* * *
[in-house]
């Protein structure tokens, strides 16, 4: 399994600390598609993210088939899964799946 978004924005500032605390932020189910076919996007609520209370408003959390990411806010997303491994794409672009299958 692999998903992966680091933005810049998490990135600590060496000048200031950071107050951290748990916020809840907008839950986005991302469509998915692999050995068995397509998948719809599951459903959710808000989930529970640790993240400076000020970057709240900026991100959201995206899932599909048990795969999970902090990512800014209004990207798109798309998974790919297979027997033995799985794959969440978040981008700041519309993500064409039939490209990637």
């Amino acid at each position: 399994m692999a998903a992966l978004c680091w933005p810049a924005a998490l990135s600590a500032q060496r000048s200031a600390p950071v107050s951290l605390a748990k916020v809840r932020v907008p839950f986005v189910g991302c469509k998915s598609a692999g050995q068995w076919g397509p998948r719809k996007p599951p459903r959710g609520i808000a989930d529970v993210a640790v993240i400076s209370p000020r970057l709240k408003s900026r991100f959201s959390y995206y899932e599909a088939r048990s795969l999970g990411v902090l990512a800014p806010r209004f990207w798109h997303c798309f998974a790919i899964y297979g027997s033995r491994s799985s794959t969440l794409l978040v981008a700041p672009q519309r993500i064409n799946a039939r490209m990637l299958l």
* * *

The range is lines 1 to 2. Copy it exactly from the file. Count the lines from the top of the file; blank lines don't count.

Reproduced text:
[in-house]
């Protein structure tokens, strides 16, 4: 399994600390598609993210088939899964799946 978004924005500032605390932020189910076919996007609520209370408003959390990411806010997303491994794409672009299958 692999998903992966680091933005810049998490990135600590060496000048200031950071107050951290748990916020809840907008839950986005991302469509998915692999050995068995397509998948719809599951459903959710808000989930529970640790993240400076000020970057709240900026991100959201995206899932599909048990795969999970902090990512800014209004990207798109798309998974790919297979027997033995799985794959969440978040981008700041519309993500064409039939490209990637």